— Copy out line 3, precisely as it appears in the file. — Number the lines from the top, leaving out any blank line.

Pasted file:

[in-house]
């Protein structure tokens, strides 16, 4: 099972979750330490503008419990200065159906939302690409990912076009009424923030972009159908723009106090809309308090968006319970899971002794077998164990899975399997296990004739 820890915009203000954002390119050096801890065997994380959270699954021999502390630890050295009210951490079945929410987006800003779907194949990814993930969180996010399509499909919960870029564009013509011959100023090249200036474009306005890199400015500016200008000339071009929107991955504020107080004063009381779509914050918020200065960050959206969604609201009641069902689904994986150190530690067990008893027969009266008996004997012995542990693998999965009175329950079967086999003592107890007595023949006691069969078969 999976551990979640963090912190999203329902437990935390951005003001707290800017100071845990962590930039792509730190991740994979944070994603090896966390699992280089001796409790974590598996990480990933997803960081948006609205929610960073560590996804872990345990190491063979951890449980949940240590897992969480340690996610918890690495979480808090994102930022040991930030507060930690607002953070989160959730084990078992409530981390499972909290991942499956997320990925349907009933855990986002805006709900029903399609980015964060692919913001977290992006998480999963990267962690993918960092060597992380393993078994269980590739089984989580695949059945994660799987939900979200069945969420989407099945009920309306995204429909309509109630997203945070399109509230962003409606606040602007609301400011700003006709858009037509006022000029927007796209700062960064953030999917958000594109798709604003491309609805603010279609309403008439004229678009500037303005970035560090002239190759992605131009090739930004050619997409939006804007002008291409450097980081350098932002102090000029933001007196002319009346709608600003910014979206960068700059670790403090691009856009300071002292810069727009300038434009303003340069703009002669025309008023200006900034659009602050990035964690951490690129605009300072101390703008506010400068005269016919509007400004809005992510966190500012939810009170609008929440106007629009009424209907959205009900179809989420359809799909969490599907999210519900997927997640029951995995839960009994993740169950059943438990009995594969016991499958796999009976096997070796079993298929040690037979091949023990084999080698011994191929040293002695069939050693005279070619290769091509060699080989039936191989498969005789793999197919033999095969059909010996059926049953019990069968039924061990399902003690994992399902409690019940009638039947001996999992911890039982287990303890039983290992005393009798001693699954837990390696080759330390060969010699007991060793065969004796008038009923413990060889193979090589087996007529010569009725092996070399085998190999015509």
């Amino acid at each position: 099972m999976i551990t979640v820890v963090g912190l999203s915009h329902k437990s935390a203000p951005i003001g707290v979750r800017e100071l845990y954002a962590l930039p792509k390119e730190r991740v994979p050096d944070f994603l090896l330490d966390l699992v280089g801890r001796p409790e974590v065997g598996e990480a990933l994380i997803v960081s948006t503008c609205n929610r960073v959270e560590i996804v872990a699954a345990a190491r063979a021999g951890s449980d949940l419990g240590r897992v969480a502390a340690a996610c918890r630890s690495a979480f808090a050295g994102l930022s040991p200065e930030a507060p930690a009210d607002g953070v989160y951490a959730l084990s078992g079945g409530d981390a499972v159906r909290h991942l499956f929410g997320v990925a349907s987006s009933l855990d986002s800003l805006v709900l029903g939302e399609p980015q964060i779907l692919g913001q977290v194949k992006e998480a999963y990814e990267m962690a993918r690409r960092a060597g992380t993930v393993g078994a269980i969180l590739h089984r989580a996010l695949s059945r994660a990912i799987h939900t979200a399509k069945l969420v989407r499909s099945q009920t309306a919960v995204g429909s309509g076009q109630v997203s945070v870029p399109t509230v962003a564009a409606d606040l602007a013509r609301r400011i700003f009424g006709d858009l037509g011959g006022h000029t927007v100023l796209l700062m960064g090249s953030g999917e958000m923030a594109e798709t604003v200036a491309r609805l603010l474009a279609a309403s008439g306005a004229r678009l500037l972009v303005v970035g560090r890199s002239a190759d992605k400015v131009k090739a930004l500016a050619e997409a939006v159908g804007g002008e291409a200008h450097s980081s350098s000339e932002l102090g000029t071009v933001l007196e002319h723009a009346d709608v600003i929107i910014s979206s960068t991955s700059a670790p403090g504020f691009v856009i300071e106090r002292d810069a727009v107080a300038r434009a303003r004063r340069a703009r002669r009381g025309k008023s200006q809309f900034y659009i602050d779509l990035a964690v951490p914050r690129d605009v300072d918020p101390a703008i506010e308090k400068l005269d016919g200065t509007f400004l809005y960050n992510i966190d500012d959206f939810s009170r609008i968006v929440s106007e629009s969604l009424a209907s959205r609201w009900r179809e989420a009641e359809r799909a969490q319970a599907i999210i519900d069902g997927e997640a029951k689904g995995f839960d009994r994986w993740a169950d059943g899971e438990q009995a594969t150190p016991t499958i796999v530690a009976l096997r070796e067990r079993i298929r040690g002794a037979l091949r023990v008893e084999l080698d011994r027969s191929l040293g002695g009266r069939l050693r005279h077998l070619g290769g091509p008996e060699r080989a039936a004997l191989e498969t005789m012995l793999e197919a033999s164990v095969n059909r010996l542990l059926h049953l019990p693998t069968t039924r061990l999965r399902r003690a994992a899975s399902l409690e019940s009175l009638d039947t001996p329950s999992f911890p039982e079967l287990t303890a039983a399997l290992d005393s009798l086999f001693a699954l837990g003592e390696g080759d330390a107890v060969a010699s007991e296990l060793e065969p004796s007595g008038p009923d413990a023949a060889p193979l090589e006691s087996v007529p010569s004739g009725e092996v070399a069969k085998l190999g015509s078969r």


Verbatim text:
């Amino acid at each position: 099972m999976i551990t979640v820890v963090g912190l999203s915009h329902k437990s935390a203000p951005i003001g707290v979750r800017e100071l845990y954002a962590l930039p792509k390119e730190r991740v994979p050096d944070f994603l090896l330490d966390l699992v280089g801890r001796p409790e974590v065997g598996e990480a990933l994380i997803v960081s948006t503008c609205n929610r960073v959270e560590i996804v872990a699954a345990a190491r063979a021999g951890s449980d949940l419990g240590r897992v969480a502390a340690a996610c918890r630890s690495a979480f808090a050295g994102l930022s040991p200065e930030a507060p930690a009210d607002g953070v989160y951490a959730l084990s078992g079945g409530d981390a499972v159906r909290h991942l499956f929410g997320v990925a349907s987006s009933l855990d986002s800003l805006v709900l029903g939302e399609p980015q964060i779907l692919g913001q977290v194949k992006e998480a999963y990814e990267m962690a993918r690409r960092a060597g992380t993930v393993g078994a269980i969180l590739h089984r989580a996010l695949s059945r994660a990912i799987h939900t979200a399509k069945l969420v989407r499909s099945q009920t309306a919960v995204g429909s309509g076009q109630v997203s945070v870029p399109t509230v962003a564009a409606d606040l602007a013509r609301r400011i700003f009424g006709d858009l037509g011959g006022h000029t927007v100023l796209l700062m960064g090249s953030g999917e958000m923030a594109e798709t604003v200036a491309r609805l603010l474009a279609a309403s008439g306005a004229r678009l500037l972009v303005v970035g560090r890199s002239a190759d992605k400015v131009k090739a930004l500016a050619e997409a939006v159908g804007g002008e291409a200008h450097s980081s350098s000339e932002l102090g000029t071009v933001l007196e002319h723009a009346d709608v600003i929107i910014s979206s960068t991955s700059a670790p403090g504020f691009v856009i300071e106090r002292d810069a727009v107080a300038r434009a303003r004063r340069a703009r002669r009381g025309k008023s200006q809309f900034y659009i602050d779509l990035a964690v951490p914050r690129d605009v300072d918020p101390a703008i506010e308090k400068l005269d016919g200065t509007f400004l809005y960050n992510i966190d500012d959206f939810s009170r609008i968006v929440s106007e629009s969604l009424a209907s959205r609201w009900r179809e989420a009641e359809r799909a969490q319970a599907i999210i519900d069902g997927e997640a029951k689904g995995f839960d009994r994986w993740a169950d059943g899971e438990q009995a594969t150190p016991t499958i796999v530690a009976l096997r070796e067990r079993i298929r040690g002794a037979l091949r023990v008893e084999l080698d011994r027969s191929l040293g002695g009266r069939l050693r005279h077998l070619g290769g091509p008996e060699r080989a039936a004997l191989e498969t005789m012995l793999e197919a033999s164990v095969n059909r010996l542990l059926h049953l019990p693998t069968t039924r061990l999965r399902r003690a994992a899975s399902l409690e019940s009175l009638d039947t001996p329950s999992f911890p039982e079967l287990t303890a039983a399997l290992d005393s009798l086999f001693a699954l837990g003592e390696g080759d330390a107890v060969a010699s007991e296990l060793e065969p004796s007595g008038p009923d413990a023949a060889p193979l090589e006691s087996v007529p010569s004739g009725e092996v070399a069969k085998l190999g015509s078969r």